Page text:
The potential regulatory role of Vitamin D in the bioenergetics of inflammation
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Purpose of review The extraskeletal health benefits of vitamin D still need scientific endorsement. Obesity and related chronic diseases are pathogenically linked by inflammation, which carries a considerable energetic cost. Recent techniques for the determination of the bioenergetic demand of inflammation, offer an avenue to cement the regulatory role of vitamin D in this process. Recent findings Nuclear vitamin D receptors may be translocated into mitochondria of certain cell types, opening up a pathway for direct action on cellular bioenergetics. Classical M1 (inflammatory)/M2(anti-inflammatory) phenotypes can vary with the clinical context. M2 macrophages do not always depend on oxidative metabolism/fatty acid oxidation. Newer methodologies offer real-time bioenergetic measurements that can be used as an index of metabolic health. Summary Vitamin D may prove to be a therapeutic agent for inflammation of chronic disease and understanding its role in cellular bioenergetics may offer a diagnostic/prognostic indicator of its action.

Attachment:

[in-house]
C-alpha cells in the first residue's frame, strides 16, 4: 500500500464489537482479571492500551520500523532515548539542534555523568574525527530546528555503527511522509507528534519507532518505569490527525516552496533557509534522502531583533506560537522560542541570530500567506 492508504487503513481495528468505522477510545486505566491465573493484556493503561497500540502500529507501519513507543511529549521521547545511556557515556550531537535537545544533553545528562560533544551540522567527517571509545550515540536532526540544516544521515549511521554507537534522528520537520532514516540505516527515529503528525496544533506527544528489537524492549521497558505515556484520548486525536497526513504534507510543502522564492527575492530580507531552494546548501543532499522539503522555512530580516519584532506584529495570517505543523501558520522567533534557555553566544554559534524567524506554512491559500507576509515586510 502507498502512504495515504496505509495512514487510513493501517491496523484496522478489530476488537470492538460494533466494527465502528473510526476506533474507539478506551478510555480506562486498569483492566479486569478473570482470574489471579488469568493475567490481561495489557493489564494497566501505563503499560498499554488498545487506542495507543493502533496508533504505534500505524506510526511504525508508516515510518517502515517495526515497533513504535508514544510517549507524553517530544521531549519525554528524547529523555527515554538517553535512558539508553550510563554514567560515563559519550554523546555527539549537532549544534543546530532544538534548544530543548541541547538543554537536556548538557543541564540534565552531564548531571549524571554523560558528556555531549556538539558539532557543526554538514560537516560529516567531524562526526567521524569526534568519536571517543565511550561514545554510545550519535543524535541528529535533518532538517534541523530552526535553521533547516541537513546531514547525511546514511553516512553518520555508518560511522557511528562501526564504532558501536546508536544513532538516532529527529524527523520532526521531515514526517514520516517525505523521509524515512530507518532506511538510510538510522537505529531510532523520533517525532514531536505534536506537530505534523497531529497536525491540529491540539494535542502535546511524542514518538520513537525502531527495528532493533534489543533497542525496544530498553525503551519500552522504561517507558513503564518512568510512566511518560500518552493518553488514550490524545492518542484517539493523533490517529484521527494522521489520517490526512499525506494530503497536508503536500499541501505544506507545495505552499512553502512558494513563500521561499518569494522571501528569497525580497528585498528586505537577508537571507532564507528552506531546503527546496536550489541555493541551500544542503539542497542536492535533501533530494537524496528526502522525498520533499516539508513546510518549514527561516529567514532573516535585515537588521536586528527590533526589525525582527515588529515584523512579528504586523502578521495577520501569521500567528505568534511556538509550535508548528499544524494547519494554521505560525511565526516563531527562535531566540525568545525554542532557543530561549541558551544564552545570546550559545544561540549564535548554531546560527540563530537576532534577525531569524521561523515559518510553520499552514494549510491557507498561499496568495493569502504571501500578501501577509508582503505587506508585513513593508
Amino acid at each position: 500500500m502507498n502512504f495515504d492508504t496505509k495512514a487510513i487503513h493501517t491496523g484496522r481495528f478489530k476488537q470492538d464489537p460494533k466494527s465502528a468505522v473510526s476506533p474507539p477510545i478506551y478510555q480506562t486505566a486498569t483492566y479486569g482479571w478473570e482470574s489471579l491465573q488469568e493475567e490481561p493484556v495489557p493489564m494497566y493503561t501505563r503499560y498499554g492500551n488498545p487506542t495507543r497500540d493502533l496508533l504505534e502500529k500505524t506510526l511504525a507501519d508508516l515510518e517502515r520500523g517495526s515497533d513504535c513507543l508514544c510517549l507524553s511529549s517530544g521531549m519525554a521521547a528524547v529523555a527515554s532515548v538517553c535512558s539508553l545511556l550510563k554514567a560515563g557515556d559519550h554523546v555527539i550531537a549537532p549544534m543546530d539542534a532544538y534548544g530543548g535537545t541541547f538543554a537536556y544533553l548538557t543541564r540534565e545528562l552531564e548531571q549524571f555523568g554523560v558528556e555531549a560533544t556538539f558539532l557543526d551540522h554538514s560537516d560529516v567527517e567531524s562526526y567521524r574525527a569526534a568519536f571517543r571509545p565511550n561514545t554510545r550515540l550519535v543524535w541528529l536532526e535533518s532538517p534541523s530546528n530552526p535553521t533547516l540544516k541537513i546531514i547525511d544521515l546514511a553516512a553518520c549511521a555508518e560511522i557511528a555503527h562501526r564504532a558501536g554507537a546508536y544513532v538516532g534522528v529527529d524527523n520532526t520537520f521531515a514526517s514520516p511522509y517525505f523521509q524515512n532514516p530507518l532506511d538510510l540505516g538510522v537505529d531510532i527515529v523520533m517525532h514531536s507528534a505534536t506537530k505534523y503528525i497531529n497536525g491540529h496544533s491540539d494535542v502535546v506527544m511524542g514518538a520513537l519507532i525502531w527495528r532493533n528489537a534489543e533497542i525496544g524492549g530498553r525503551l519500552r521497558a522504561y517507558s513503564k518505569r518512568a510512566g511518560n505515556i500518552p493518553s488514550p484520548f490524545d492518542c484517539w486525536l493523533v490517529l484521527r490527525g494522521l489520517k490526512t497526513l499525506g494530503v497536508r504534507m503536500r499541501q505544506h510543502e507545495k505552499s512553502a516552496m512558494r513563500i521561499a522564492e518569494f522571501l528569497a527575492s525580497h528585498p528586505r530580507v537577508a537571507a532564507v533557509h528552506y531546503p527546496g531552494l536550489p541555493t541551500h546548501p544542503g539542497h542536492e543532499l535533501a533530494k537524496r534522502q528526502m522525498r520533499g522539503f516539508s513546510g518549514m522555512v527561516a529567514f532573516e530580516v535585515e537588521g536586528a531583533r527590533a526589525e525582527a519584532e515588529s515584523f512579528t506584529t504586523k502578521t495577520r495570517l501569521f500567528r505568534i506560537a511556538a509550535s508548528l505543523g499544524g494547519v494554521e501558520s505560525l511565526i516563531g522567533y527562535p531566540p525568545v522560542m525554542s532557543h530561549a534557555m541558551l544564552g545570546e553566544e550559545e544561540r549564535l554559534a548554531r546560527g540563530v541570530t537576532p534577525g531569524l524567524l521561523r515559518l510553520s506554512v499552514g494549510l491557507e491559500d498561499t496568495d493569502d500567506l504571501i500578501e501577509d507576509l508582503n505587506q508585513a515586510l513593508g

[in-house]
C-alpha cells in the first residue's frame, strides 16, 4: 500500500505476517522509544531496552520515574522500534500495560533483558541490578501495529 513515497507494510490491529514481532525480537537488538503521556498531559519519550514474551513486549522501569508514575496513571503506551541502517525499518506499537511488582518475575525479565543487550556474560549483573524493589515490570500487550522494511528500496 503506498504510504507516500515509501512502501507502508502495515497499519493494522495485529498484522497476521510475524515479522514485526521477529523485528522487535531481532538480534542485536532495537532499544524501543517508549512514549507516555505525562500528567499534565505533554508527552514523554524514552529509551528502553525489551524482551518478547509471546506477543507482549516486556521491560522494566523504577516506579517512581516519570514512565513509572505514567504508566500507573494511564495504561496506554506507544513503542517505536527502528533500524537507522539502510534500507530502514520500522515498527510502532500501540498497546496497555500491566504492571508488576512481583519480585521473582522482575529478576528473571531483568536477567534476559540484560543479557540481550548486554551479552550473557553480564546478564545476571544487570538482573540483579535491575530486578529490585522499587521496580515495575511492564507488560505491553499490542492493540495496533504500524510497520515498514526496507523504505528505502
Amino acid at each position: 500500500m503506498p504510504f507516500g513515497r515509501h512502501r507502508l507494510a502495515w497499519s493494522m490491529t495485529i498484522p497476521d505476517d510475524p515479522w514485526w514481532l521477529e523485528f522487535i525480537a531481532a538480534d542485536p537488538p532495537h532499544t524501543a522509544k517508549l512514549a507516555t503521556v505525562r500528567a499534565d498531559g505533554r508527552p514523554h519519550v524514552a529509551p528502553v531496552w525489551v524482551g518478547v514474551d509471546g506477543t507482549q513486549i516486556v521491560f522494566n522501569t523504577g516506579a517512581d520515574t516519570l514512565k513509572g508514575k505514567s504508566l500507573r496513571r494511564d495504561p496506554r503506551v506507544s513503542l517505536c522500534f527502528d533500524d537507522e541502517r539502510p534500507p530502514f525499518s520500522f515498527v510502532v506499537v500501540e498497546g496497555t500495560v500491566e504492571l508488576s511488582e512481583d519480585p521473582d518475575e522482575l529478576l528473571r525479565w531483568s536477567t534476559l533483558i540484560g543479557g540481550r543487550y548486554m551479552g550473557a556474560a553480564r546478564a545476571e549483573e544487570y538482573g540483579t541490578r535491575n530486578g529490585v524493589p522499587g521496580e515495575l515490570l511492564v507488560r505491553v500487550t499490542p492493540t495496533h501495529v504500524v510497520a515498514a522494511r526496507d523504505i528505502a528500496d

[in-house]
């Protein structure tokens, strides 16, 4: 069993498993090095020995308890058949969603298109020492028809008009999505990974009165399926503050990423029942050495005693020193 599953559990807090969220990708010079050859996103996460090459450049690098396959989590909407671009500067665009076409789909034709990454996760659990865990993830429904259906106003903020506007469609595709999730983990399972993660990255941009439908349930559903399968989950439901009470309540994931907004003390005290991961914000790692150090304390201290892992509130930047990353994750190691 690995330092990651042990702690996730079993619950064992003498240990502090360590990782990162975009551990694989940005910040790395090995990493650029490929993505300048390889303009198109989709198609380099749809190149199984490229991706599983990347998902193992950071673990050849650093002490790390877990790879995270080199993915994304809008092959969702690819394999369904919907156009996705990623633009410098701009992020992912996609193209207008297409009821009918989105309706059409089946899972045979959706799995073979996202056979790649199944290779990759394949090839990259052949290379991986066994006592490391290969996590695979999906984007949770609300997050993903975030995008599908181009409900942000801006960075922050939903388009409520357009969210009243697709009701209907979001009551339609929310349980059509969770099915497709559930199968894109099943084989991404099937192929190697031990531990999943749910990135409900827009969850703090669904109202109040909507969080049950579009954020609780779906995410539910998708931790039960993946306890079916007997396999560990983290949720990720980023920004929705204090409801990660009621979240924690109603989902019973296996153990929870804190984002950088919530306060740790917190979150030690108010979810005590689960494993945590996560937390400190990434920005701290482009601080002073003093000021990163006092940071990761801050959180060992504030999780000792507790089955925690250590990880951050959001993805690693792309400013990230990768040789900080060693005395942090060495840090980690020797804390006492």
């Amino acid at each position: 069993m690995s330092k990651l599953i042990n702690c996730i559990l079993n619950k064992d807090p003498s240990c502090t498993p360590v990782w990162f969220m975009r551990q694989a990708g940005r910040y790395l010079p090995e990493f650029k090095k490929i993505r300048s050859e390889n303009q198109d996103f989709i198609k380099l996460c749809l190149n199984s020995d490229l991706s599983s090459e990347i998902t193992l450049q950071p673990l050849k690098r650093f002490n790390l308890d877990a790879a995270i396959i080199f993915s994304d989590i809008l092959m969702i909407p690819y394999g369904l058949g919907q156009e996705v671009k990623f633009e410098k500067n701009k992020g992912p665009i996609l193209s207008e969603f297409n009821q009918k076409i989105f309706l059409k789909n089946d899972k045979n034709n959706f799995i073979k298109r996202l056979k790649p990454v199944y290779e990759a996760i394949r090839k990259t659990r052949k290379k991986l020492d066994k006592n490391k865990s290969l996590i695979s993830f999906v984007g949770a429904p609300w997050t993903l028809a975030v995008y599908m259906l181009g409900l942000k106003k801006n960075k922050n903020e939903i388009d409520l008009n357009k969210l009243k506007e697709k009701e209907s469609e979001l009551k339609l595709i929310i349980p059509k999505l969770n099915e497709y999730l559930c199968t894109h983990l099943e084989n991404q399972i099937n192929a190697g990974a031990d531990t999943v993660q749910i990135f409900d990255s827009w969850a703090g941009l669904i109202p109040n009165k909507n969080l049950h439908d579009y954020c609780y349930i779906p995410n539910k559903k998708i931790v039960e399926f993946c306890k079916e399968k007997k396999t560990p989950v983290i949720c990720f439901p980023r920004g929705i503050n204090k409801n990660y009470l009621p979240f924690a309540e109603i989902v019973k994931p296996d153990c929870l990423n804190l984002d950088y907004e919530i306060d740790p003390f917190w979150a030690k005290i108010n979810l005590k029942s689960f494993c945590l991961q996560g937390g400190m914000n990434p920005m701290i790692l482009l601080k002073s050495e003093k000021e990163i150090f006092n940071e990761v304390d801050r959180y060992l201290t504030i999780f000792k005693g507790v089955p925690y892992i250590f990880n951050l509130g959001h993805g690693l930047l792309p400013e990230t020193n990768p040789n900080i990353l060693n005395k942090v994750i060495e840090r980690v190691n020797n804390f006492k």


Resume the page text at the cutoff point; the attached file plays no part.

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Winter to summer change in vitamin D status reduces systemic inflammation and bioenergetic activity of human peripheral blood mononuclear cellsCalton, E.; Keane, Kevin; Raizel, R.; Rowlands, J.; Soares, Mario; Newsholme, Philip (2017)Background: Vitamin D status [25(OH)D] has recently been reported to be associated with altered cellular bioenergetic profiles of peripheral blood mononuclear cells (PBMCs). No study has tracked the seasonal variation of ...
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